Screwing up the Center

Years behind schedule and way over budget, the performing arts center is another Miami miracle

A quarter-century after a group was formed to study the idea of a center for the arts, even some of its creators are angry. After all Broward County planned, constructed, and opened a magnificent $58 million hall on the New River in only a decade. And Palm Beach County finished its $55 million building in less than fifteen years. "I just want to see the damn thing built," comments Alvah Chapman, who this past January announced his retirement from the board of Knight Ridder. "I don't know what is taking so long."

When the idea for a performing arts center was born in the 1970s, Parker Thomson assisted in the delivery. Back then his hair was brown, not gray; he was slimmer; and his shoulders were a little broader and straighter. But one thing has remained constant: his passionate dedication to getting the structure built. Thomson conservatively estimates that he has volunteered ten hours per week as an advocate for the center during the last decade, which equals about two and a half years of full-time work.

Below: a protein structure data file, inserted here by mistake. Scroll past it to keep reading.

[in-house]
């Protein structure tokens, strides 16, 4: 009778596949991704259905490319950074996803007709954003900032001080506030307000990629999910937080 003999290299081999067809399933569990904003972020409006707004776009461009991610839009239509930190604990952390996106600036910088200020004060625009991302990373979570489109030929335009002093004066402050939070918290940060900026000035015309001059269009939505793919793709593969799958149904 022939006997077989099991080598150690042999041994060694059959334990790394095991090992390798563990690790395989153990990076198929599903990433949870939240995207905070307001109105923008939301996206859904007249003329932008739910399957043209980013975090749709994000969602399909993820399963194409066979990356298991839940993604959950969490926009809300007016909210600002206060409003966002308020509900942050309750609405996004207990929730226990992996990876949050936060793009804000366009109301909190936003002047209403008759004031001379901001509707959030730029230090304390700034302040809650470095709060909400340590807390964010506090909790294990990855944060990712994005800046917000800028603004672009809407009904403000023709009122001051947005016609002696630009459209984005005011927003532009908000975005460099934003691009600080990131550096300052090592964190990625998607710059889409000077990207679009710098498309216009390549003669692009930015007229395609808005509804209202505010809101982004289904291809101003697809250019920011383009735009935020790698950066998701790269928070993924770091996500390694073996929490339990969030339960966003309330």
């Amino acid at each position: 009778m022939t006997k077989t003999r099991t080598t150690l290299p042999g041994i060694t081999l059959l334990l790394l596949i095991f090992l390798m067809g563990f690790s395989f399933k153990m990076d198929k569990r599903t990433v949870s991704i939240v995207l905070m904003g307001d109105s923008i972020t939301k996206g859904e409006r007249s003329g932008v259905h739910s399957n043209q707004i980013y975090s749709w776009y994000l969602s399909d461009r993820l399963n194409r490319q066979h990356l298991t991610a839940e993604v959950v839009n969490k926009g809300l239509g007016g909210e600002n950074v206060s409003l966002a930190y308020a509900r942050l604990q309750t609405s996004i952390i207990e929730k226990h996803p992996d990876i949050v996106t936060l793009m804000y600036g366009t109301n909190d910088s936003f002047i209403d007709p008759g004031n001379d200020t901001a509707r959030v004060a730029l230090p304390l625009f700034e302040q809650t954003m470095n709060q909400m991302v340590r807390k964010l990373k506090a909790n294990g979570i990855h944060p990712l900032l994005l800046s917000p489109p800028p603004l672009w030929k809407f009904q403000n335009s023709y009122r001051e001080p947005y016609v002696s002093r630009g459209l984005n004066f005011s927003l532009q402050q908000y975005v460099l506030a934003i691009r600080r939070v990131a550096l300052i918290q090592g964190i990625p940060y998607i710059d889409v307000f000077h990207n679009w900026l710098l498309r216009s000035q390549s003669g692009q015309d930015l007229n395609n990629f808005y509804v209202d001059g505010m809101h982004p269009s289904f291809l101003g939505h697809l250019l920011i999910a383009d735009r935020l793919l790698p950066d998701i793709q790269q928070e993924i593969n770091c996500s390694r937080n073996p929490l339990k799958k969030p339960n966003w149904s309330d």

The center's ambiance will include exhaust fumes from Biscayne Boulevard and a two-block trek for parking
Steve Satterwhite
The center's ambiance will include exhaust fumes from Biscayne Boulevard and a two-block trek for parking
"The public sector doesn't particularly move fast," admits PACT chairman Parker Thomson
Steve Satterwhite
"The public sector doesn't particularly move fast," admits PACT chairman Parker Thomson

Thomson was born in Troy, New York, in 1932. He attended Princeton University and Harvard Law School, and began practicing law in Boston in the 1950s. Retreating from the cutthroat competition of the Northeast, he arrived in Miami in 1961. Ironically the attorney does not consider himself an arts devotee. He attends some cultural events but has grander reasons for supporting the center. He contends Miami will not be taken seriously until it is built. "There is no great city in the world that is not a dynamic city culturally," the six-foot-tall lawyer argues in a soft, deliberate voice. "The center will help us get there."